Companies Aim for 'Zero'
[Editor's Note: This is part of a series of articles excerpted from our annual State of Green Business Report. The report takes a close look at the data behind the green business movement to track whether we're moving the needle on corporate sustainability. Download the free report here.]
The notion of factories without Dumpsters isn't new. Xerox, for one, began an internal initiative in the early 1990s known as the Waste-Free Factory. It hasn't yet achieved that goal, but it has driven the company to reach a 92 percent recycling rate for non-hazardous materials.
Along the way, other companies have put "zero waste" squarely in their sights. And a growing number have hit the mark. Some, like General Motors, which announced that more than half of its 146 global manufacturing plants had achieved zero waste, have been at this for more than a decade. Others are just getting started. Procter & Gamble, for example, announced its first zero-waste manufacturing plant in North America, part of a companywide zero-waste goal. Still others reached admirable milestones. Sunny Delight said its Sherman, Texas, plant became the company's final site to get to zero waste, while Kraft announced that nine facilities had achieved that distinction.
As Kraft came to learn, with a little ingenuity almost anything can be kept from landfills. An Allentown, Pa., plant sends off 5 million pounds of mustard seed hulls left over from making Grey Poupon for use as animal feed, instead of to the trash. Kraft's Lowville and Campbell plants in New York dump whey, left over from making Philadelphia cream cheese, into digesters to make biogas to generate heat, supplying about 30 percent of the plants' energy needs. A Tang factory in China realized that instead of sending sugar that didn't fit its recipe back to a supplier, it could forward it to another Kraft plant in China that makes Halls cough drops. Sweet!
These companies join others that have reached zero-waste goals, from Caterpillar to Coca-Cola, Diageo to Disney, brewers (MillerCoors) to ball clubs (the San Francisco Giants).
A far greater number of companies are on their way to "zero." Carpet manufacturer Interface, which set a Mission Zero goal more than 15 years ago, said that of the 400 million pounds of raw material it purchased in 2009, only 3.4 million pounds went to landfill -- less than 1 percent.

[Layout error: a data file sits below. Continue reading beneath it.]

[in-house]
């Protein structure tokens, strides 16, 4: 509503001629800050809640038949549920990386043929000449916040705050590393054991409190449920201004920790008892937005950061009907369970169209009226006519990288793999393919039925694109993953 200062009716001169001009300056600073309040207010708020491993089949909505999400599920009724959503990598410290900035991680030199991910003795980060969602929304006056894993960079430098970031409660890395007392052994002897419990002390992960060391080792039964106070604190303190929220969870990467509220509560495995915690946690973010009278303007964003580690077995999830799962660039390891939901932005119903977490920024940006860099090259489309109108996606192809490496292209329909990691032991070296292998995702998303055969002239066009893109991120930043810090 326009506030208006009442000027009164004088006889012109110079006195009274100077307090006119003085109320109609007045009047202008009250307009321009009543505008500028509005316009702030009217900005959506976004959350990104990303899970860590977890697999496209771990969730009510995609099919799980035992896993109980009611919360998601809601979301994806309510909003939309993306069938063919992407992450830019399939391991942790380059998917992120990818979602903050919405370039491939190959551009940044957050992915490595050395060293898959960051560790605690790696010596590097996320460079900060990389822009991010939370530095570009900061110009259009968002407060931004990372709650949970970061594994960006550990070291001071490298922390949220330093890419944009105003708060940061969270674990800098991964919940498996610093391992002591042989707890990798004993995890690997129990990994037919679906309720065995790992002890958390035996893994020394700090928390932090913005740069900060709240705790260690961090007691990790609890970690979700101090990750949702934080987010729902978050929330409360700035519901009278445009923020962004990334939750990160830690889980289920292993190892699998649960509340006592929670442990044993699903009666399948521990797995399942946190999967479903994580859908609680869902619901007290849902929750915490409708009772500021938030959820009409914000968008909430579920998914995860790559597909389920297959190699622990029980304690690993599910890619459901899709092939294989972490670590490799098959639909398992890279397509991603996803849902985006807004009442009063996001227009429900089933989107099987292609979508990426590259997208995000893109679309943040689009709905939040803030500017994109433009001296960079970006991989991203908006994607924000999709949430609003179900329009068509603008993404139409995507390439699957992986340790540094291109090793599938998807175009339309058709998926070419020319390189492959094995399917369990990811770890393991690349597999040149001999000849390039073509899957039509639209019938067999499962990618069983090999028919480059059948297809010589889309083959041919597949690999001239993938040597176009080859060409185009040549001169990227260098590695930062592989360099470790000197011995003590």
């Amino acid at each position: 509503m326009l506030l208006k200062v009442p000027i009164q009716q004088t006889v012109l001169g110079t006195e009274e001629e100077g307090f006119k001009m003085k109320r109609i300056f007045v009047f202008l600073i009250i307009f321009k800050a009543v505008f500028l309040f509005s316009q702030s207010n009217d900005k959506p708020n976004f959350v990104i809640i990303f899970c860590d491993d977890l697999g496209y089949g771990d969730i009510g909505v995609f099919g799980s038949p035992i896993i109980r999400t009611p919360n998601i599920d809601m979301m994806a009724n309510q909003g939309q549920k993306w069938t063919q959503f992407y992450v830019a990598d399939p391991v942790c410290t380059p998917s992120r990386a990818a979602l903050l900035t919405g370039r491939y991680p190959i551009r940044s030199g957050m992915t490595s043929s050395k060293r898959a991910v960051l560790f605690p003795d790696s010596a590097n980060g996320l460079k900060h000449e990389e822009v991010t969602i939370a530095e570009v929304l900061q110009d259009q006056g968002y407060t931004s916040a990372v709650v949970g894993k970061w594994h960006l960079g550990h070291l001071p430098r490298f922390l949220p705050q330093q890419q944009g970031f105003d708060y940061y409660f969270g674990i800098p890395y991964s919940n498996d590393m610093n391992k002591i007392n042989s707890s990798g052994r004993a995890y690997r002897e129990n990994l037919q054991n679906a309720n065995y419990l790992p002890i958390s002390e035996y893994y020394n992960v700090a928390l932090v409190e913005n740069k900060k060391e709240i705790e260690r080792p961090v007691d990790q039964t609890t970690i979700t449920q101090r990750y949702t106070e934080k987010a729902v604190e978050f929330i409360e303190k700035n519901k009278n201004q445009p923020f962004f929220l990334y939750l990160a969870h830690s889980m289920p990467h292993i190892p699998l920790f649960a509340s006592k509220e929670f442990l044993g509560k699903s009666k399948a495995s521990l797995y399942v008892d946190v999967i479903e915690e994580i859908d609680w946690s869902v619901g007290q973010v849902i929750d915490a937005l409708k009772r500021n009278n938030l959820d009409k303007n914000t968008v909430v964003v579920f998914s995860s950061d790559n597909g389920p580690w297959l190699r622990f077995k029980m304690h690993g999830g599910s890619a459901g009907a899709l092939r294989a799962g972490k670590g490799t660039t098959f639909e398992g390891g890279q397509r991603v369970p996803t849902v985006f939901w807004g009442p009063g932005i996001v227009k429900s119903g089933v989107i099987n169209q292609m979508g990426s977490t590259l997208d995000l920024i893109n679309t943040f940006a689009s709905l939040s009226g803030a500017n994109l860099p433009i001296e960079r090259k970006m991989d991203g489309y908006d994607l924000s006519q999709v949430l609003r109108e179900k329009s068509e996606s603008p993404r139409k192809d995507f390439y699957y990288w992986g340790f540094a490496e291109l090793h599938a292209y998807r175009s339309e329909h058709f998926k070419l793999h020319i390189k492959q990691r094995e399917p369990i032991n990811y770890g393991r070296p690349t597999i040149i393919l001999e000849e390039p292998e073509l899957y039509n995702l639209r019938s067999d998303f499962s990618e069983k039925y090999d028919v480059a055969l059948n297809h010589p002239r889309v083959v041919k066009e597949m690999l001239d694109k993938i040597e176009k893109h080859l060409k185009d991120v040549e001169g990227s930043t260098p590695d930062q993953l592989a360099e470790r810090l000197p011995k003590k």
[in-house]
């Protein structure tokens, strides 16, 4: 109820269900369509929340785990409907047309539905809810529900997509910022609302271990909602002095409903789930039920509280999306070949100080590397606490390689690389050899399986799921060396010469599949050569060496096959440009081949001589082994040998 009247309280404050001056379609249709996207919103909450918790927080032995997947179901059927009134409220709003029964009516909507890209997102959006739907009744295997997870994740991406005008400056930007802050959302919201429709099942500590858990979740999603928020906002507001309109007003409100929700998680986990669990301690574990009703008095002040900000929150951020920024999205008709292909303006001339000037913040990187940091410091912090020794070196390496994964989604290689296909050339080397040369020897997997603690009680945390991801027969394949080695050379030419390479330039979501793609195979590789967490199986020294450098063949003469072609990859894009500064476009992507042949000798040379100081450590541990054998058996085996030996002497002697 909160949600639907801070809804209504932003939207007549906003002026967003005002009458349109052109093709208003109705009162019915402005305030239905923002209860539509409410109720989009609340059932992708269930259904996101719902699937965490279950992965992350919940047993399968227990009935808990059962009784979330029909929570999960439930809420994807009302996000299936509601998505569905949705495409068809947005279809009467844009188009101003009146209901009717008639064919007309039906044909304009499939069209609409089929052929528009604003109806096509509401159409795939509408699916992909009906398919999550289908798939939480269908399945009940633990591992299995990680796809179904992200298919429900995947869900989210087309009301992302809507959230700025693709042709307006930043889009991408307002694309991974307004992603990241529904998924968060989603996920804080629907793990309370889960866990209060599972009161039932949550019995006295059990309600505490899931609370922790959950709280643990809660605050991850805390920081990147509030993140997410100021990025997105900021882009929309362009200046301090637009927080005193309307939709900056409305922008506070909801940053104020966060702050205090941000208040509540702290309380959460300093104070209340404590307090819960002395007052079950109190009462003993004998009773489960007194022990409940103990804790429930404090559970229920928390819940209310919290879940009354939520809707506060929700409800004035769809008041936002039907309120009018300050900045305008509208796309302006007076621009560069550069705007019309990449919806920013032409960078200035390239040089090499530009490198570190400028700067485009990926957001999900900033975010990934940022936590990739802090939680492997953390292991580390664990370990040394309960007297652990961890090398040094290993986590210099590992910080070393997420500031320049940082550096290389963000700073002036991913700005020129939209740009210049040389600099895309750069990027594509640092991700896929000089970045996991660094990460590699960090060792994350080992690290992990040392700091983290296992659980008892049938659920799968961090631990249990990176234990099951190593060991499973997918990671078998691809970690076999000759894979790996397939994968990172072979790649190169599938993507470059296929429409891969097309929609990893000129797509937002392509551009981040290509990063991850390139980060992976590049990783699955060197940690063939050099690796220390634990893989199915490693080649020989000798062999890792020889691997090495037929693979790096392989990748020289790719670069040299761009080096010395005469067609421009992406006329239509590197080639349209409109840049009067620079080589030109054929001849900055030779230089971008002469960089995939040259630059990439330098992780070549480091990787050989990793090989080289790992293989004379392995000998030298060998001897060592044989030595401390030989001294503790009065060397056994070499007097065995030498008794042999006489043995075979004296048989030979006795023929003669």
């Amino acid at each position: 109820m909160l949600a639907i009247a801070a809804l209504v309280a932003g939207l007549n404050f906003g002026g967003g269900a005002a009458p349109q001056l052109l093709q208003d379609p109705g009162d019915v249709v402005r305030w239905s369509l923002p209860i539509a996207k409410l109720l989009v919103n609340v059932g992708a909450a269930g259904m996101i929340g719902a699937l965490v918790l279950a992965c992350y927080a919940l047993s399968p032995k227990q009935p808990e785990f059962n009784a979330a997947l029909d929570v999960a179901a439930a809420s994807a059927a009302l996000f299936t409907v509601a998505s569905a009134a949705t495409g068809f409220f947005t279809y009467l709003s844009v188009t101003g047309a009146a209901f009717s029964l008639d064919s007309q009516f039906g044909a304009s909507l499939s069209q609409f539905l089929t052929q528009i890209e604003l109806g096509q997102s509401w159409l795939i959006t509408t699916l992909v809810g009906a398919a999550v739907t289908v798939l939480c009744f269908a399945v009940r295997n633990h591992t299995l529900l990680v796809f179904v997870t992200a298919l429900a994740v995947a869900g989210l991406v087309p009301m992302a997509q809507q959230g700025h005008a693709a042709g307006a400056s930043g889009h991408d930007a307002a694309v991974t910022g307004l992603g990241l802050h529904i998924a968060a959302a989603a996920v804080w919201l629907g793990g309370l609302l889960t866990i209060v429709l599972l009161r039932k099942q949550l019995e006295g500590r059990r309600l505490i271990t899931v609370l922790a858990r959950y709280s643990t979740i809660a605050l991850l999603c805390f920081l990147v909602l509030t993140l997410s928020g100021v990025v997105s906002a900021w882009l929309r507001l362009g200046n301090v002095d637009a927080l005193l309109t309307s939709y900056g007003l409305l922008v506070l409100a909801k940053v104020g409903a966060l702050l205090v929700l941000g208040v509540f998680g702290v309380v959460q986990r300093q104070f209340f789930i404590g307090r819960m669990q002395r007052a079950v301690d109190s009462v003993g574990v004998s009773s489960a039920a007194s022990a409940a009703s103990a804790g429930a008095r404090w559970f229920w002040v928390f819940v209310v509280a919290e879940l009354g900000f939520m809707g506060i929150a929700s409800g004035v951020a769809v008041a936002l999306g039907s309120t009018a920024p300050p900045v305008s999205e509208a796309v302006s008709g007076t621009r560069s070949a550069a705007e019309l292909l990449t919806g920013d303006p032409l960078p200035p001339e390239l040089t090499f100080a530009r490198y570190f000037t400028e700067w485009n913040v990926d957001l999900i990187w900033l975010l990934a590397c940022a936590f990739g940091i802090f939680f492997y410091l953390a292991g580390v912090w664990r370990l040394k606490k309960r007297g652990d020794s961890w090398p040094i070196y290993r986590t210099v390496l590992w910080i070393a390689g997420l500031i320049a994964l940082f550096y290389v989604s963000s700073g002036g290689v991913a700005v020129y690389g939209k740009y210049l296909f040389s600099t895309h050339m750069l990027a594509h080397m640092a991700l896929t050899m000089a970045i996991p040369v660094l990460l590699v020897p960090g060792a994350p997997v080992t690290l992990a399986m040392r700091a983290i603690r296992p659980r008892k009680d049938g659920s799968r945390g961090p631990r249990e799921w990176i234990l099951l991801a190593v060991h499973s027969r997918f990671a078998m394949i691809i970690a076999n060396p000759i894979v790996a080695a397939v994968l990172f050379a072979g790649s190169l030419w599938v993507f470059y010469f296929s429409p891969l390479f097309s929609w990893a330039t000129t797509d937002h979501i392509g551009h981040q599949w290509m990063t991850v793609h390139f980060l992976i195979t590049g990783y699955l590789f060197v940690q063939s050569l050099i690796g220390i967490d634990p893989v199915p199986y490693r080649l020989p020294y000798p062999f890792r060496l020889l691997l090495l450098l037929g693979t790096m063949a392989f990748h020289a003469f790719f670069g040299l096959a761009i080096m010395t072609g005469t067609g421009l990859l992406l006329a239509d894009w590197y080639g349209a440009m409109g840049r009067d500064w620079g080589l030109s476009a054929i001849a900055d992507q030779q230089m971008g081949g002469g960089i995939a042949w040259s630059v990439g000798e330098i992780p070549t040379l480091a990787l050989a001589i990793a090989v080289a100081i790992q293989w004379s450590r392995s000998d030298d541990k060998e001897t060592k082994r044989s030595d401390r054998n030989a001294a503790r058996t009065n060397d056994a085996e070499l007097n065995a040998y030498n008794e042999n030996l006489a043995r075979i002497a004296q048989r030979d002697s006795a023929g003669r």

As these companies have learned, cutting waste can yield multiple savings. Dell, for example, which last year edged close to its goal to cut 20 million pounds of packaging, found that optimizing packaging had several benefits. For example, it examined packaging for its Inspiron laptop and determined that by reducing what goes inside the box and laying out items in the box differently, it could shave off a few millimeters -- enough to fit nine additional boxes on a pallet, reducing transportation and storage costs. You don't need a laptop to compute those savings.
It's not all easy going. One issue is that there is no generally accepted definition of what "zero waste" means. For example, some companies define zero waste to include incineration and other thermally driven technologies that many nonprofits, public agencies, and waste management professionals don't consider to be worthy of inclusion. On the other hand, the Zero Waste International Alliance states that "Businesses and communities that achieve over 90 percent diversion of waste from landfills and incinerators are considered to be successful in achieving Zero Waste, or darn close."
"Darn close" isn't likely to cut it in the hypersensitive world of green, so this is an area sure to attract accusations of "greenwashing." That may be a good thing: It suggests companies are engaged and striving to make zero-waste claims. Competition and oversight will sort things out.
Whatever the definition, there are more "zero heroes" to come. Several big companies, among them P&G, Sony, and Walmart, have set ambitious zero-waste goals, even if their timetables are a decade or more away. That doesn't mean they aren't starting now -- indeed, they must, in order to get from here to "zero." All told, it's a bandwagon that's just getting rolling.
Photo CC-licensed by urbanartcore.eu.